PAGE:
What’s your iPhone made of? Just looking at it, you might dismiss it as just a slab of metal and glass, with a dose of magic inside. But our iPhones are actually portable chemistry labs, and there are an incredible number of complex chemical functions happening underneath the glass and metal shell that keep your iPhone ringing.
In a post over at Compound Interest, a chemistry enthusiast blog, the hidden chemical processes that actually make your iPhone work are gone into in detail.
It turns out it’s pretty fascinating. Sure, we all know that batteries charge and discharge thanks to chemical reactions happening inside the lithium-ion battery, but did you know that the screen of your iPhone is a chemical reaction happening constantly just underneath your fingertips?
[iPhone screens] are manufactured mainly from aluminosilicate glass, a mixture of aluminium oxide and silicon dioxide, which is then placed in a hot bath of molten salt. The purpose of this is to allow smaller sodium ions to leave the glass and larger potassium ions to take their place; these take up more room and are pressed together when the glass cools, producing a layer of compressive stress on the glass and increasing its strength and resistance to mechanical damage.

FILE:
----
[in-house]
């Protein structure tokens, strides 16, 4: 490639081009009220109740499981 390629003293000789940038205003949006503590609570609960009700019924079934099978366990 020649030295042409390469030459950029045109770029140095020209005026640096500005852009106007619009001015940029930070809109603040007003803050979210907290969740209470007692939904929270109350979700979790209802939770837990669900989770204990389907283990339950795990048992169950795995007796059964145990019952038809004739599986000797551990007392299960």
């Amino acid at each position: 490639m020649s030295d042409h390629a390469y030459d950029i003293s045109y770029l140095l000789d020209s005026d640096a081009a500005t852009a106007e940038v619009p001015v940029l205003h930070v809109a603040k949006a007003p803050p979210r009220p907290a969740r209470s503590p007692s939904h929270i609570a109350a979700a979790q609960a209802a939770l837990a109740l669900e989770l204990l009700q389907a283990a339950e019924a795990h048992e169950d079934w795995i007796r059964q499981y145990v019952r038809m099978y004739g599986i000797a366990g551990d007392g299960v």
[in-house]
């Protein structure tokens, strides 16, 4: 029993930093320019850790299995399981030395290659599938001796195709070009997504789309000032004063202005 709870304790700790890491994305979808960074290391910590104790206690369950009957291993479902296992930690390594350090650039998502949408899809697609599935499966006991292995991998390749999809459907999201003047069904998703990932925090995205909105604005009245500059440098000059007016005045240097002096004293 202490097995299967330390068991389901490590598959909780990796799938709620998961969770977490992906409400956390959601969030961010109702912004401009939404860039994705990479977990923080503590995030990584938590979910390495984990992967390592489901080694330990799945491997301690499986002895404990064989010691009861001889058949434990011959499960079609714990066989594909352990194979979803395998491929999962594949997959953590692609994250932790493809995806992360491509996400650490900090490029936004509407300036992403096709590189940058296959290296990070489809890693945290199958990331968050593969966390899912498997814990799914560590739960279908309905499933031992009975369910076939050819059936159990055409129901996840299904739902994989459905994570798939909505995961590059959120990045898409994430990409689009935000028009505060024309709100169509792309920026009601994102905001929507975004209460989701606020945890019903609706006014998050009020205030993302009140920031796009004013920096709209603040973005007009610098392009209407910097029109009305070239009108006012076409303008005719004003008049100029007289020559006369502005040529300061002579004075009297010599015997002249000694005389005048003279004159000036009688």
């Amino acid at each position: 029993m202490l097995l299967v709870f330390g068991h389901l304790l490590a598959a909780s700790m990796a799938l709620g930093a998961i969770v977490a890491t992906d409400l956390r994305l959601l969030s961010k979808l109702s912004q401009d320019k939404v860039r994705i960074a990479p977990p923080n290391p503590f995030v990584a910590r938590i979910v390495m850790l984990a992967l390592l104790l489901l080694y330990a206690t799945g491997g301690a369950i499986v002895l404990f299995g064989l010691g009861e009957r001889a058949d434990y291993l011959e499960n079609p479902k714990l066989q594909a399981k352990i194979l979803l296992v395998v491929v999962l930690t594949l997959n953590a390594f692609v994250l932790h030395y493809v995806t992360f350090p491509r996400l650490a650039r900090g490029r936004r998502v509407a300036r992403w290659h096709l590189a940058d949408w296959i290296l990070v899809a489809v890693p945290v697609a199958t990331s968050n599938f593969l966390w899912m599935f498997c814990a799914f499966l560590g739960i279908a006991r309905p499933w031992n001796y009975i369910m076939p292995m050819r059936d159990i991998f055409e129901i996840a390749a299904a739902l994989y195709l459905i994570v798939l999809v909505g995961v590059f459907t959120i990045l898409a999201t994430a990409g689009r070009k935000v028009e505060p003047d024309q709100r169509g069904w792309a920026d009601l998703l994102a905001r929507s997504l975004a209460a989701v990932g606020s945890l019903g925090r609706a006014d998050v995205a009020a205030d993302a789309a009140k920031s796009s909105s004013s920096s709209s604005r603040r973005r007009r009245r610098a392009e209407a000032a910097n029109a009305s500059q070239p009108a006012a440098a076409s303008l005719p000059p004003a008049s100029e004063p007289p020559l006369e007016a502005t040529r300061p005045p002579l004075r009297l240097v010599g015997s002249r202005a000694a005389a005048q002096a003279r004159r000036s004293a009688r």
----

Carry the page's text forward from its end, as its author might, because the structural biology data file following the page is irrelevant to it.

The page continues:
A thin, transparent, conductive layer of indium tin oxide is deposited on the glass in order to allow it to function as a touch screen – you can read more on how exactly touch screens function here. Several of the rare earth elements are also present in very small quantities, and have a hand in producing the colours displayed on the screen.
Chemistry is very cool, and it’s something that we don’t usually think a lot about. Using your iPhone or iPad as a tool to explain chemical principles is a really awesome way to try to make more of us chemistry nerds.
Source: Compound Chemistry